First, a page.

North Carolina is set to be one of the key battlegrounds in the 2020 presidential election.

Across the state, a handful of counties have flipped from blue to red or vice versa in recent presidential races. They could be key communities to watch come next year.

Between 2012 and 2016, seven counties -- many of them rural -- swung from backing the Democratic ticket to backing the Republican ticket: Bladen, Gates, Granville, Martin, Nash, Richmond, and Robeson.

Only one county flipped from red to blue: Watauga.




In Nash County, Casey Davis helped put the county into the red column. He voted for Donald Trump in 2016 and says he intends to again in 2020.

“First time ever interested in voting. I never really cared before about politics or anything,” Davis said, proudly sporting a “Trump” hat while manning the griddle at the Church Street Grill in Nashville.

Nash County’s Republican Party leader wants to build on Trump’s 2016 success, saying they plan to start organizing volunteers this November -- a year ahead of Election Day.

“We are by far way in advance of where we were in 2015 preparing for the 2016 campaign,” said Mark Edwards, chair of the Nash County GOP.

Of the seven North Carolina counties that flipped in 2016, three saw the GOP ticket earn 5% more of the vote compared with 2012: Bladen, Richmond, and Gates.

In Robeson County, Trump’s GOP ticket picked up 10 percentage points over the Romney-Ryan ticket in 2012.

Phillip Stephens, the Robeson County GOP chair, says the county has struggled economically. Trump’s tough talk on trade, he says, likely struck a chord.

“These are farmers and businessmen in the community. They’re not looking for a Democrat or Republican or a conservative or liberal, they’re looking for someone who can solve their problems,” Stephens said.

In Bladen County, voters said Trump’s message resonated.

“Sometimes he says too much, but I do the same thing. He says what the American people are thinking,” said John Davis, a voter from Bladenboro.

Across the aisle, Democrats have their work cut out for them.

In Caswell County, which turned red in 2012 and stayed in the Republican column in 2016, the Democratic chairwoman said they are planning to produce philosophical radio ads aimed at making voters in the area think.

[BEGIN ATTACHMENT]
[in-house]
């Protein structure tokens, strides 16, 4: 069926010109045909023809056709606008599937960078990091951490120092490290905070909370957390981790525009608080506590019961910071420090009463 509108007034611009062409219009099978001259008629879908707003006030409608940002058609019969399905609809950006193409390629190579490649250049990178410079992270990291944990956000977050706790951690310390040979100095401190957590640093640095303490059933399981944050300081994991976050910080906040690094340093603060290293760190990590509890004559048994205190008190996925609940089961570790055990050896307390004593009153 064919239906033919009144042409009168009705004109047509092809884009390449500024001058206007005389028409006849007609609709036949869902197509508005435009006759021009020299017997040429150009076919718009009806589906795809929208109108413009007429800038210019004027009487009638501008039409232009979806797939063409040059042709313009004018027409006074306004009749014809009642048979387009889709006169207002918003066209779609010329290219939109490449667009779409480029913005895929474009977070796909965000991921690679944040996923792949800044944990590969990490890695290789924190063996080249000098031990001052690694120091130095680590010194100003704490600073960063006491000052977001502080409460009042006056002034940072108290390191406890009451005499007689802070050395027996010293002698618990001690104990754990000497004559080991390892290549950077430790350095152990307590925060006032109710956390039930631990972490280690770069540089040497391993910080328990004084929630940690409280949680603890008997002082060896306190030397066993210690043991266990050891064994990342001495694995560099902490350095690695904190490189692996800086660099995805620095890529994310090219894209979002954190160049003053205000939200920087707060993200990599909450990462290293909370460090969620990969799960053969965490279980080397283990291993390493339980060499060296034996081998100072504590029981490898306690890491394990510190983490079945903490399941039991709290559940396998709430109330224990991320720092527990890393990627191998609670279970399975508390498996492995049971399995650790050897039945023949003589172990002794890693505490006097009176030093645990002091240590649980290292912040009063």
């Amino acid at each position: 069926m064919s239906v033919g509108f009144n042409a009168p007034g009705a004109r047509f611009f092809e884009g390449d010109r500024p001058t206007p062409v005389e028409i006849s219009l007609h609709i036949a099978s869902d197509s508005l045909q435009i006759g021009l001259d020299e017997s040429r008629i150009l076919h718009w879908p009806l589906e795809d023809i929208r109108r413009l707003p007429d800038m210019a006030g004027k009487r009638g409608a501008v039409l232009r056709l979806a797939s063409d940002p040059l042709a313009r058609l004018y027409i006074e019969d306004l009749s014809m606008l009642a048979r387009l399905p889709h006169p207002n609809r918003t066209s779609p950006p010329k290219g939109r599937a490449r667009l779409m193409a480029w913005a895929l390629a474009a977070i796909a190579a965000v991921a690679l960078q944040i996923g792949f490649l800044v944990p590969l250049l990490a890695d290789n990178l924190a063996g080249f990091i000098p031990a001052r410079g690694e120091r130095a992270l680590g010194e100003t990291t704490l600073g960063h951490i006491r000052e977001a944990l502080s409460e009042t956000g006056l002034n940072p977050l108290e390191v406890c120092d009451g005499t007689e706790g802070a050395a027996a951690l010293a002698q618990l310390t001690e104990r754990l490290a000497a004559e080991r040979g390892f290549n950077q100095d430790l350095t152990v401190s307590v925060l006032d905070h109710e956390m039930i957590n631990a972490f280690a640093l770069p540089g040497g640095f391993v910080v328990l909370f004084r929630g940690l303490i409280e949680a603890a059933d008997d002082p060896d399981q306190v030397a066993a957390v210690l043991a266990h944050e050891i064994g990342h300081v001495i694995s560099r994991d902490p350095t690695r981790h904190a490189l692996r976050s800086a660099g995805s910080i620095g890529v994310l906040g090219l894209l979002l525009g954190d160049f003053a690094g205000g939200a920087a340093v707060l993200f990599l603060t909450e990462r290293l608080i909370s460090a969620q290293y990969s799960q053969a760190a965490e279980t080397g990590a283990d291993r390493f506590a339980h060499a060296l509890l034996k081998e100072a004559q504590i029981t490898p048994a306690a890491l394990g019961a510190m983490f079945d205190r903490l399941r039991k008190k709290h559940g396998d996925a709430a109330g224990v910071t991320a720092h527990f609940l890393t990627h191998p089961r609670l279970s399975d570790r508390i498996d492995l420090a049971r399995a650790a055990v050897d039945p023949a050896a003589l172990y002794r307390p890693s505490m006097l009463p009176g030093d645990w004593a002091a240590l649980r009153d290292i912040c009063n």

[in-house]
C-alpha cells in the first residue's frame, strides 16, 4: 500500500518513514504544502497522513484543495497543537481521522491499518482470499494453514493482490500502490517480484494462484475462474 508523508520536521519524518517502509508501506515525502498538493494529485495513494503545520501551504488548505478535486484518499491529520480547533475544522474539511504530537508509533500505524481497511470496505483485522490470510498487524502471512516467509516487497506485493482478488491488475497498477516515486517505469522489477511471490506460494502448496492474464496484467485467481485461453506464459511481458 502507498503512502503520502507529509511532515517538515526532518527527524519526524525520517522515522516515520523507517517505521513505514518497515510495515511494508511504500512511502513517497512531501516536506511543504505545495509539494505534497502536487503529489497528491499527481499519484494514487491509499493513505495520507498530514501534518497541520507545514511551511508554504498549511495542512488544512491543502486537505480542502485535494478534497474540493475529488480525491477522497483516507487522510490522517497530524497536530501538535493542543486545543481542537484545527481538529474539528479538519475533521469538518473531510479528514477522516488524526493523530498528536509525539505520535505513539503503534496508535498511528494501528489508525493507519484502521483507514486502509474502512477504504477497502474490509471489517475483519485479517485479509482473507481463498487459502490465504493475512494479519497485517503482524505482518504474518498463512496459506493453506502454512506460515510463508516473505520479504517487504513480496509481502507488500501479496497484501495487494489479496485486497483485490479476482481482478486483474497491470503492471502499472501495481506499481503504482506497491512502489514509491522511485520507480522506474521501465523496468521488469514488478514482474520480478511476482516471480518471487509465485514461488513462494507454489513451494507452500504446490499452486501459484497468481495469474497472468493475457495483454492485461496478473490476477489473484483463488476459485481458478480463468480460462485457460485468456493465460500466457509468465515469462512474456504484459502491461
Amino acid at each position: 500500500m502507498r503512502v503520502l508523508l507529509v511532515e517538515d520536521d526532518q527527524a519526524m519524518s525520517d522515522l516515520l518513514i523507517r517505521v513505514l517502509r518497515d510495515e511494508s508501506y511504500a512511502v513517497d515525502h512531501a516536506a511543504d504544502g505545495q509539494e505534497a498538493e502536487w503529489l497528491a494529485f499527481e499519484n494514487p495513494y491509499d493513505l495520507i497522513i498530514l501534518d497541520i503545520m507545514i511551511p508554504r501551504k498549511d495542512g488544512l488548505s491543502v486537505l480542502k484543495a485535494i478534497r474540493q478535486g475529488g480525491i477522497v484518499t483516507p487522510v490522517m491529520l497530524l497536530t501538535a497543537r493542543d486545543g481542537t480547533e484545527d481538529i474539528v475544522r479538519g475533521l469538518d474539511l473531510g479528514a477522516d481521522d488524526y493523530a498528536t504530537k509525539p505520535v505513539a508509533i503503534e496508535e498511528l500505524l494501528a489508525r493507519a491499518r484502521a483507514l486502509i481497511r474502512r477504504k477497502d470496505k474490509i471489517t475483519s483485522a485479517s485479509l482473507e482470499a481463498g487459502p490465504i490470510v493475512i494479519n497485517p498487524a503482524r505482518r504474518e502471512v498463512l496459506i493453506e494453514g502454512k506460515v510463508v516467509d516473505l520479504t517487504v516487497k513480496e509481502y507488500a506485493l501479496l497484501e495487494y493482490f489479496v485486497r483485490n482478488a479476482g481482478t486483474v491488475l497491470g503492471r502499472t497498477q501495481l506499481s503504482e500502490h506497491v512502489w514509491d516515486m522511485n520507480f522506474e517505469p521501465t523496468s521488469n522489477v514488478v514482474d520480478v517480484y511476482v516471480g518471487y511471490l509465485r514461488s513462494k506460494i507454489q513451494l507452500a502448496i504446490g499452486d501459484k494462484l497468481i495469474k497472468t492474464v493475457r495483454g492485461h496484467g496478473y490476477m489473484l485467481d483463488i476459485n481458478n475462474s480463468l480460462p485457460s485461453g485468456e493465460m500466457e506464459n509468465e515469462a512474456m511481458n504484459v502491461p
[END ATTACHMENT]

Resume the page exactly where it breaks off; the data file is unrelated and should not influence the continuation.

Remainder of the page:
“Trump in every way has failed the American people - not just the people of Caswell. He’s failed us environmentally, he’s failing us economically, he’s failing us educationally,” Mary Susan Jesserer-Poore said.

Caswell is home to agriculture communities and Jesserer-Poore believes Democrats can also argue that the president has not kept his promises to farmers.

In Nash County, Democratic chairwoman Valerie Steel says engagement is key.

“We’re working at the grassroots. We are registering people to vote. We’re putting tremendous and specific emphasis on the younger voters -- 40 and under,” she said.

To find the one Tar Heel State county that moved from the red to the blue column in 2016, look northwest to Watauga, home of Appalachian State University. The county went blue in 2008, during Barack Obama’s first election, before turning red in 2012. Hillary Clinton carried the county in 2016.

Nathan Miller, a volunteer with the Watauga County GOP, says the county is “predominantly Republican” but the town of Boone and the university are not. “We describe it as our donut,” he said.

Miller says because of the influx of students, it could be difficult for the county to turn red again. “The problem with campus for us is the ideals that we sell, they don’t acknowledge those ideals until they go out and get a job and they see what they government is going to take from their paycheck,” he said.

So, could any of these counties flip again next year? Perhaps. Any one of them could be make or break for the candidate hoping to carry North Carolina next November.